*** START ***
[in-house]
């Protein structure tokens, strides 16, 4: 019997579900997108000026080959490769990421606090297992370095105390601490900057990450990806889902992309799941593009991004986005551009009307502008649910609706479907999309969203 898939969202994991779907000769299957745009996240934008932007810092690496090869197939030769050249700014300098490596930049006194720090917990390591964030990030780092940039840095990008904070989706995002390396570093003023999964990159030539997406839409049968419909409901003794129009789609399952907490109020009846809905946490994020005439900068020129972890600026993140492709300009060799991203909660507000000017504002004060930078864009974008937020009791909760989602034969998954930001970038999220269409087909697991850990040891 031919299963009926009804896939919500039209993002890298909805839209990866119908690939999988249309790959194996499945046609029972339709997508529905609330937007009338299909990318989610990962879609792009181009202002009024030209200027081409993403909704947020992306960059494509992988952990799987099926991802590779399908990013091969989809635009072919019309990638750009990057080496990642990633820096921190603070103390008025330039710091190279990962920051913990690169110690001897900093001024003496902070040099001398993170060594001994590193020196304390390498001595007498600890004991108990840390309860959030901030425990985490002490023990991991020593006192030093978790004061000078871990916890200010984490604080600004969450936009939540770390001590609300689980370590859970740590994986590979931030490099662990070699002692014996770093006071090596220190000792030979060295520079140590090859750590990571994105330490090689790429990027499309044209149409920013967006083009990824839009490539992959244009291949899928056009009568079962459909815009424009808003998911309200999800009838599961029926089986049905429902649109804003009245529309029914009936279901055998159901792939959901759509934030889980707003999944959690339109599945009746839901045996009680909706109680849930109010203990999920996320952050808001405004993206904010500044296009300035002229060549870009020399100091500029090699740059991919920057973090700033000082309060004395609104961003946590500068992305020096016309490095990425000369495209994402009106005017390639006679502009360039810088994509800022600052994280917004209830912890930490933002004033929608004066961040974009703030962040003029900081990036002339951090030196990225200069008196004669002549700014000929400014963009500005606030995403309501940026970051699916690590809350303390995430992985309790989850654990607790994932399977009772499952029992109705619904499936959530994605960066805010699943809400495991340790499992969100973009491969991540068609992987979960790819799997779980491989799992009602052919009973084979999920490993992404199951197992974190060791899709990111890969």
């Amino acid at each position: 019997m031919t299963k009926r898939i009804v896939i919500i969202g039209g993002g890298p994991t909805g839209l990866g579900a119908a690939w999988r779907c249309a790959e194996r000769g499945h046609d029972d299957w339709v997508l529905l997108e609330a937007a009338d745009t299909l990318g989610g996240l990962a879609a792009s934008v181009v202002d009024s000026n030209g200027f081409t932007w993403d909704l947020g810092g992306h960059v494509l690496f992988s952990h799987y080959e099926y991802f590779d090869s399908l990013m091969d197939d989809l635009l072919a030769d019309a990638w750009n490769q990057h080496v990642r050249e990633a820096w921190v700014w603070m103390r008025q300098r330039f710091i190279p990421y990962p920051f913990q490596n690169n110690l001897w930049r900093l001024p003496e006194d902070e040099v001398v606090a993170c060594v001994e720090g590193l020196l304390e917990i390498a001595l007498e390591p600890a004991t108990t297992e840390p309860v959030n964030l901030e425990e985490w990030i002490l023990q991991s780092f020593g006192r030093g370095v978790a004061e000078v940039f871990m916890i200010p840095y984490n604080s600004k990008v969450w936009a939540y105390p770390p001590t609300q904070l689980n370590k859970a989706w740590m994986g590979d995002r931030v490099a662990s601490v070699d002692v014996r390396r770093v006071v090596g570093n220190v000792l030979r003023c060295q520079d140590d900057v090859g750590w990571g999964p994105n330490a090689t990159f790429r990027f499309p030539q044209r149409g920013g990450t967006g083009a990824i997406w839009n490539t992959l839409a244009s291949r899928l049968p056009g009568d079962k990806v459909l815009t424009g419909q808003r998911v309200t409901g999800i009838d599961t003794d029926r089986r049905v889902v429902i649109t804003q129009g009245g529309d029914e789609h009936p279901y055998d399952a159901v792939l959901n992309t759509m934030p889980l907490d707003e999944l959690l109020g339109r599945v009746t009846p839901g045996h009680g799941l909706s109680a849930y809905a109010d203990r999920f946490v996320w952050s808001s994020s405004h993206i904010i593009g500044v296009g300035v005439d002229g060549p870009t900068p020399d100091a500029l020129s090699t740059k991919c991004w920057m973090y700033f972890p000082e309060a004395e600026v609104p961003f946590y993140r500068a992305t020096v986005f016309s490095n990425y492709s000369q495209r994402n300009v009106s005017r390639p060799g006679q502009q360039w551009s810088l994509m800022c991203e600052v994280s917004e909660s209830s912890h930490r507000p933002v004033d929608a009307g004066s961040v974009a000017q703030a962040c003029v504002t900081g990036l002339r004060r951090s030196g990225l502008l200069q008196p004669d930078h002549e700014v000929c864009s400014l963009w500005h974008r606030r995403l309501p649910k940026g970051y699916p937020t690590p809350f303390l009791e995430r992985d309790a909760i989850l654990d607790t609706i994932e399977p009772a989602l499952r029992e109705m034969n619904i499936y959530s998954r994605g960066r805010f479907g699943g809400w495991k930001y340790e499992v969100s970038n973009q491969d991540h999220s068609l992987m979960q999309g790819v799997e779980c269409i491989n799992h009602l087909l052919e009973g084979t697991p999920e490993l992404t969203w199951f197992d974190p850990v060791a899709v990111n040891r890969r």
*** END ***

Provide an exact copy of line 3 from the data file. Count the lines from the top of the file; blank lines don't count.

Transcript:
């Amino acid at each position: 019997m031919t299963k009926r898939i009804v896939i919500i969202g039209g993002g890298p994991t909805g839209l990866g579900a119908a690939w999988r779907c249309a790959e194996r000769g499945h046609d029972d299957w339709v997508l529905l997108e609330a937007a009338d745009t299909l990318g989610g996240l990962a879609a792009s934008v181009v202002d009024s000026n030209g200027f081409t932007w993403d909704l947020g810092g992306h960059v494509l690496f992988s952990h799987y080959e099926y991802f590779d090869s399908l990013m091969d197939d989809l635009l072919a030769d019309a990638w750009n490769q990057h080496v990642r050249e990633a820096w921190v700014w603070m103390r008025q300098r330039f710091i190279p990421y990962p920051f913990q490596n690169n110690l001897w930049r900093l001024p003496e006194d902070e040099v001398v606090a993170c060594v001994e720090g590193l020196l304390e917990i390498a001595l007498e390591p600890a004991t108990t297992e840390p309860v959030n964030l901030e425990e985490w990030i002490l023990q991991s780092f020593g006192r030093g370095v978790a004061e000078v940039f871990m916890i200010p840095y984490n604080s600004k990008v969450w936009a939540y105390p770390p001590t609300q904070l689980n370590k859970a989706w740590m994986g590979d995002r931030v490099a662990s601490v070699d002692v014996r390396r770093v006071v090596g570093n220190v000792l030979r003023c060295q520079d140590d900057v090859g750590w990571g999964p994105n330490a090689t990159f790429r990027f499309p030539q044209r149409g920013g990450t967006g083009a990824i997406w839009n490539t992959l839409a244009s291949r899928l049968p056009g009568d079962k990806v459909l815009t424009g419909q808003r998911v309200t409901g999800i009838d599961t003794d029926r089986r049905v889902v429902i649109t804003q129009g009245g529309d029914e789609h009936p279901y055998d399952a159901v792939l959901n992309t759509m934030p889980l907490d707003e999944l959690l109020g339109r599945v009746t009846p839901g045996h009680g799941l909706s109680a849930y809905a109010d203990r999920f946490v996320w952050s808001s994020s405004h993206i904010i593009g500044v296009g300035v005439d002229g060549p870009t900068p020399d100091a500029l020129s090699t740059k991919c991004w920057m973090y700033f972890p000082e309060a004395e600026v609104p961003f946590y993140r500068a992305t020096v986005f016309s490095n990425y492709s000369q495209r994402n300009v009106s005017r390639p060799g006679q502009q360039w551009s810088l994509m800022c991203e600052v994280s917004e909660s209830s912890h930490r507000p933002v004033d929608a009307g004066s961040v974009a000017q703030a962040c003029v504002t900081g990036l002339r004060r951090s030196g990225l502008l200069q008196p004669d930078h002549e700014v000929c864009s400014l963009w500005h974008r606030r995403l309501p649910k940026g970051y699916p937020t690590p809350f303390l009791e995430r992985d309790a909760i989850l654990d607790t609706i994932e399977p009772a989602l499952r029992e109705m034969n619904i499936y959530s998954r994605g960066r805010f479907g699943g809400w495991k930001y340790e499992v969100s970038n973009q491969d991540h999220s068609l992987m979960q999309g790819v799997e779980c269409i491989n799992h009602l087909l052919e009973g084979t697991p999920e490993l992404t969203w199951f197992d974190p850990v060791a899709v990111n040891r890969r």